There is a solution. And there are multiple ways to get it done. But to start we need those folks who insist on having mid-day live events to have a mind shift. Start thinking of the dozens (hundreds?) of educators who miss really great stuff because they are - gasp - in their classroom teaching!

2020 update - In our current state of online learning, educators have found ways to connect in new and different ways. Zoom is the most common tool being used. And, I am seeing so many more webinars and "conferences" being conducted this way. Maybe this will force us to understand the importance of being able to reach educators when they are actually available.

Monday, April 27, 2020

Creating a Culture of Wonder

Photo by Samet Kurtkus on Unsplash

January 26, 2014. That's the date on the draft post I was thinking about writing. It is one of about 10 "draft" posts I have on my blog. I'm about to shift this blog over to Wordpress and away from Blogger. I have 276 blog posts altogether. Most were written over a 4 year period when I was actively writing (2011 through 2015).

So today I am cleaning up the pile of posts and I will start finishing some of the draft posts - starting with this one.

The idea for this post was brought about after attending an Educon conference. Educon conferences are one of the best conferences an educator can attend. I would recommend that you all put that on your educator bucket list.

I attended a session on "Wonder, By Design." The beauty of an Educon is that the room creates what the attendees get out of the session. In this case we were instructed to come up with a table manifesto.

I know from my notes that all of the people at my table I knew from Twitter. And, most of them I am still in contact with via Twitter 6 years later.

"Wonder By Design." 
I loved the initial brainstorming around that statement:
     Learning is an opportunity -- not a location.
     Curiosity builds on curiosity and questions lead to questions.
     Wonder and curiosity go hand in hand -- one builds on the other.
     Wonder evokes open-endedness.
     There is no limit to imagination.
     Schools should be built around wonder.
     Schools should be built around wonder and ideas of everyone.
     Wonder invites joy.
     No one has the right to steal someone else's wonder.
     Wonder is essential to learning.

You can see that we were ready to take the concepts of wonder, imagination, and curiosity and find a way to create a manifesto that could be applied to all of education. So what the heck is a manifesto? Well, it just happens to be "a written statement that describes the policies, goals, and opinions of a person or group." Therefore, we needed to take these statements and put them together for our manifesto.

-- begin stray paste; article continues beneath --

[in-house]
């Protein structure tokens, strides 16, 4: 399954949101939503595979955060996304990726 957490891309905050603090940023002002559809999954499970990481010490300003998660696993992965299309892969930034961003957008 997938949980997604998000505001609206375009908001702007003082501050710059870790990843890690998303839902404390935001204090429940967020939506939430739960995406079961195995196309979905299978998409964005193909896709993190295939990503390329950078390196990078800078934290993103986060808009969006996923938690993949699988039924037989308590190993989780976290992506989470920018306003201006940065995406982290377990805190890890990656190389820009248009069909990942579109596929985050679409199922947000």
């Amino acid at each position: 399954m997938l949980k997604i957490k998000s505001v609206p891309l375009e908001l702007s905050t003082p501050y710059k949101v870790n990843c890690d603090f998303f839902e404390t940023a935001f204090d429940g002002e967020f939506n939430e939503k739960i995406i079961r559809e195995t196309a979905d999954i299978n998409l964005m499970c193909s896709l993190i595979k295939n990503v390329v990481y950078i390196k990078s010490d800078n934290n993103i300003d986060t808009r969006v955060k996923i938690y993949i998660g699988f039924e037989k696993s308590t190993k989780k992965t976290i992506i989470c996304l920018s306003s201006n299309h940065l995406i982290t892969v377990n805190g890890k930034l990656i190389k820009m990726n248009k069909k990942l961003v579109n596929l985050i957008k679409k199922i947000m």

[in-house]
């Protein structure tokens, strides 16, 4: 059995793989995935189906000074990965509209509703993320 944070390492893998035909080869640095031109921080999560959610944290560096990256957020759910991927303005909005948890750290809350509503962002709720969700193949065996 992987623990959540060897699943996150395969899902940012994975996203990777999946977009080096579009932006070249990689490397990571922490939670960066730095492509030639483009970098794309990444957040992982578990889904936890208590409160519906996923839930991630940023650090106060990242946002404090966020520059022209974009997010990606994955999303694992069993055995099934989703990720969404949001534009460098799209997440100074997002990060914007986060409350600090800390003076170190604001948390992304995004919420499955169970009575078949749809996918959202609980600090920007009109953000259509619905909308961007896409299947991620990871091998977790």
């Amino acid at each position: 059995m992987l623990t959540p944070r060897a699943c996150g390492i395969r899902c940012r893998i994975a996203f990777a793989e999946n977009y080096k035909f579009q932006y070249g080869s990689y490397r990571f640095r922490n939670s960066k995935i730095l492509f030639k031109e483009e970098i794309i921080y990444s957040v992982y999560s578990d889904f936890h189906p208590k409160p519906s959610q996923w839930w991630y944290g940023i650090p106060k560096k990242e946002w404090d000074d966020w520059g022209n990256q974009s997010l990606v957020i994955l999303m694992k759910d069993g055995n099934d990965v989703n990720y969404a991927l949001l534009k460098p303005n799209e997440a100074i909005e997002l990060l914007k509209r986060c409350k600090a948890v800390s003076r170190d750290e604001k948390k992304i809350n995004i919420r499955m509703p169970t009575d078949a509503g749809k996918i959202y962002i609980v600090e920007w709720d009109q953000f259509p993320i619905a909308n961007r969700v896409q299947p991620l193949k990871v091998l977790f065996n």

What we found as we started working with these statements was that we were heading down a path that led to the idea of wonder flowing through a school. This moved us into various water analogies. Fountains of wonder. Waterfalls of wonder. Streams of wonder. Someone even brought up Herodotus and a quote of his about water (I told you these were some pretty smart educators at this conference).

And so our first group of ideas became
(1) We believe that wonder and curiosity work together -- you cannot have one without the other and each spurs new ideas, new possibilities, and new creativity.
(2) Wonder is essential to learning and can be reflected in our spaces, our practices, our mindset.

These were great on their own but we felt that they weren't manifesto-y enough. So that led to these two statements:
(1) Schools should be built around wonder.
and, (2) Schools must be streams of wonder that are constantlly in motion - carving new paths - which you can dip into again and again.

My take on these two give you the following as my education manifesto:


How can you build streams of wonder in your school? How do you allow students to dip into their creativity and imagination as a matter of routine? We all need to pause and consider those questions for our own classroom, building, or district.

NOTE: If you like this post feel free to look through the archives (on the right side of the page). Most are about PBL and/or Math. And, stay tuned for the shift over to ChrisFancher.com. The webpage is already there but the posts need to be shifted over. Coming Spring/Summer 2020.